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What Entrepreneur's Editor-in-Chief Looks For When Assigning Stories It's not about you.

By Jason Feifer

This story appears in the December 2016 issue of Entrepreneur. Subscribe »


Recently, a CEO was venting to me about how he routinely pitches his business to reporters, but nobody writes about him. So I told him the five words that, harsh as they are, all entrepreneurs need to hear: Sometimes you're not the story.

But good news: You could be part of the story.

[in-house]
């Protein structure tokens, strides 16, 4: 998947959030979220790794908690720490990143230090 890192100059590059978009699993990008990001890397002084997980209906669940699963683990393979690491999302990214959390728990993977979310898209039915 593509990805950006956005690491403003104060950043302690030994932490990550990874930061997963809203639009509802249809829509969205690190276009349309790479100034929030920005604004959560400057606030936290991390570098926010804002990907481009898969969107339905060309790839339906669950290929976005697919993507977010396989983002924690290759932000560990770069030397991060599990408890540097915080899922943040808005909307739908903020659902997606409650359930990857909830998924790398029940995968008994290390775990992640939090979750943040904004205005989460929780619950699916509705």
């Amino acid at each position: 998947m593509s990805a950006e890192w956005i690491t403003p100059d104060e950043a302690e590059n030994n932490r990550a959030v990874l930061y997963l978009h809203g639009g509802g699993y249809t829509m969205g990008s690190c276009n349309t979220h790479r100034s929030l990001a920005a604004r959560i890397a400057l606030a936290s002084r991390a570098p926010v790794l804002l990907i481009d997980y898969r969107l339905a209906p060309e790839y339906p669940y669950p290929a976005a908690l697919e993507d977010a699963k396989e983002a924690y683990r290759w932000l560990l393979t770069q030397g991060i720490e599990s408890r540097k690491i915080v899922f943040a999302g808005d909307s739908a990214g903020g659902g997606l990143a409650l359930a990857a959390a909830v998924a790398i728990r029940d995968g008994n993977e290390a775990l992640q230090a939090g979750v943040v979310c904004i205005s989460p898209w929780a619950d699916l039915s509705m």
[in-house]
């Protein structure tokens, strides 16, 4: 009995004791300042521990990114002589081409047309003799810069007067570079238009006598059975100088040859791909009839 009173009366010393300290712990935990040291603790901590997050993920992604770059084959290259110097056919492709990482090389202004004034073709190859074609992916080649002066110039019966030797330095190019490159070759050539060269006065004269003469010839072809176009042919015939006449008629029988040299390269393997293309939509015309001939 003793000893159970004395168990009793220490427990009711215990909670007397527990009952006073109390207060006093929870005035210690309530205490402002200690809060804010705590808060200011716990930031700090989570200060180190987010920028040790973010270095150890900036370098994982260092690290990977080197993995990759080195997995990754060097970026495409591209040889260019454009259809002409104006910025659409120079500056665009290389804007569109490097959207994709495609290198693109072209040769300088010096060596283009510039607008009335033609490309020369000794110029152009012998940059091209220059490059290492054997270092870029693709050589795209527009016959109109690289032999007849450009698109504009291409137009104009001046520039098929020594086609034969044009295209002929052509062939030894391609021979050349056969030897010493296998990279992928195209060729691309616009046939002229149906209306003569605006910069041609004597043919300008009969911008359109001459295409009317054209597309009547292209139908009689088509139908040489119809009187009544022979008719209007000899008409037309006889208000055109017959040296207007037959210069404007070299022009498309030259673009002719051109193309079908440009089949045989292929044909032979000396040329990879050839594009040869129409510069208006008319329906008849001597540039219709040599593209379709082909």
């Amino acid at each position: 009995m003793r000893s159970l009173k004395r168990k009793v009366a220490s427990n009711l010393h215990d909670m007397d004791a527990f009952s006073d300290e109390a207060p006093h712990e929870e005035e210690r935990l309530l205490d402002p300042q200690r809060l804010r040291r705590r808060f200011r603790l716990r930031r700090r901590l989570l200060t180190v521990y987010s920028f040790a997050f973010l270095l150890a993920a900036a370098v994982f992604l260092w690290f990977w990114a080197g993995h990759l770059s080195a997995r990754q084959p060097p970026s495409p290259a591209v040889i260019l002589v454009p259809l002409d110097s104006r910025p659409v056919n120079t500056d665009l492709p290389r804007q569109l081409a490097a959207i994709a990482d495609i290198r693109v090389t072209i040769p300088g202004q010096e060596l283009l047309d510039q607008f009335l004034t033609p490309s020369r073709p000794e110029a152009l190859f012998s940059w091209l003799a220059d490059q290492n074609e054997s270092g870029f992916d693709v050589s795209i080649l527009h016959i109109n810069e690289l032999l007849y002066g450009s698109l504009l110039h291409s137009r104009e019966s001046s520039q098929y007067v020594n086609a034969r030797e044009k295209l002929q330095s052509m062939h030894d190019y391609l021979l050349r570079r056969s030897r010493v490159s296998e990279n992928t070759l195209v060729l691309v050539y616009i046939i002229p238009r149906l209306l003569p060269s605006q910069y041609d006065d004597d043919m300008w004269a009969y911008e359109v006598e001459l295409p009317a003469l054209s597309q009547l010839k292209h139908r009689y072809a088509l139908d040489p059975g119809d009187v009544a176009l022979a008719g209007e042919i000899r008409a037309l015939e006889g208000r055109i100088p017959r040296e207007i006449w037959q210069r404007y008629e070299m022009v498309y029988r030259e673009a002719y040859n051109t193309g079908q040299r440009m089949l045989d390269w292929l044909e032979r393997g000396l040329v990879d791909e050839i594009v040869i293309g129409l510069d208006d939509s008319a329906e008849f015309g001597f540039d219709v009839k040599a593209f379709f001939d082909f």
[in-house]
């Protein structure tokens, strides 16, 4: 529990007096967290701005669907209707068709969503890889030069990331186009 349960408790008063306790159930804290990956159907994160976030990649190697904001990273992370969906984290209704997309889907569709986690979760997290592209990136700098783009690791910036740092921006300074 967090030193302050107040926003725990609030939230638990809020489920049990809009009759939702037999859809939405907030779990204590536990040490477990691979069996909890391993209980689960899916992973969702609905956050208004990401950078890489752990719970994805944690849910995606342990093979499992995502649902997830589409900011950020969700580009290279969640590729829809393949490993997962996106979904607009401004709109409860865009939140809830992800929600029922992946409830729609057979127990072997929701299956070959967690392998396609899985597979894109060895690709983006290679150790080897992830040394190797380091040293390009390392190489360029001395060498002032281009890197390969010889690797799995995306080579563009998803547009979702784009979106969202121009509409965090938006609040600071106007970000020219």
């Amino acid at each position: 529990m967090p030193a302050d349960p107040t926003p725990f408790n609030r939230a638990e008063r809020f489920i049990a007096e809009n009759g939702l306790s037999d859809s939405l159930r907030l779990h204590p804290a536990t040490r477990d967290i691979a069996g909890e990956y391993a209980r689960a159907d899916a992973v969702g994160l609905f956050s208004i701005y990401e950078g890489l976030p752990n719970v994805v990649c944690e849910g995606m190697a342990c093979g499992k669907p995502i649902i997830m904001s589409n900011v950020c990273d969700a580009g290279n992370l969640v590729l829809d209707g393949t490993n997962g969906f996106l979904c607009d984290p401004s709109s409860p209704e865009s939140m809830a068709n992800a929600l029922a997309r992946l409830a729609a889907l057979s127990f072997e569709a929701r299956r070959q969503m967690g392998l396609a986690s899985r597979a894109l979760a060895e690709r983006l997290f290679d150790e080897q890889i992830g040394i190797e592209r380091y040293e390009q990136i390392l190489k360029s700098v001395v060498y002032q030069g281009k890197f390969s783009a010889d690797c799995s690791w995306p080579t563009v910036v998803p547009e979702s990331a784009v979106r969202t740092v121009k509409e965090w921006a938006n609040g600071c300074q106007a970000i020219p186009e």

Every month I use this space to explain how I make editorial decisions. I do this because entrepreneurs frequently want press, but they don't often understand how journalists think -- so part of my job, as I see it, is to demystify the process. And this distinction, between being the story and being part of one, is critical. I get it: You want the big showcase, the feature, the photo shoot. And you should! But the truth is, we run very few of them. Only six stories in our December issue focus solely on a single company. The bar for a profile is incredibly high -- I'm looking for that perfect mix of timeliness, an interesting company, a founder with a compelling and relatable story and know-it-when-I-see-it intangibles -- so simply pitching yourself or your brand isn't the most direct way into this, or probably any, publication. I have to say no to pitches like this all day, every day.

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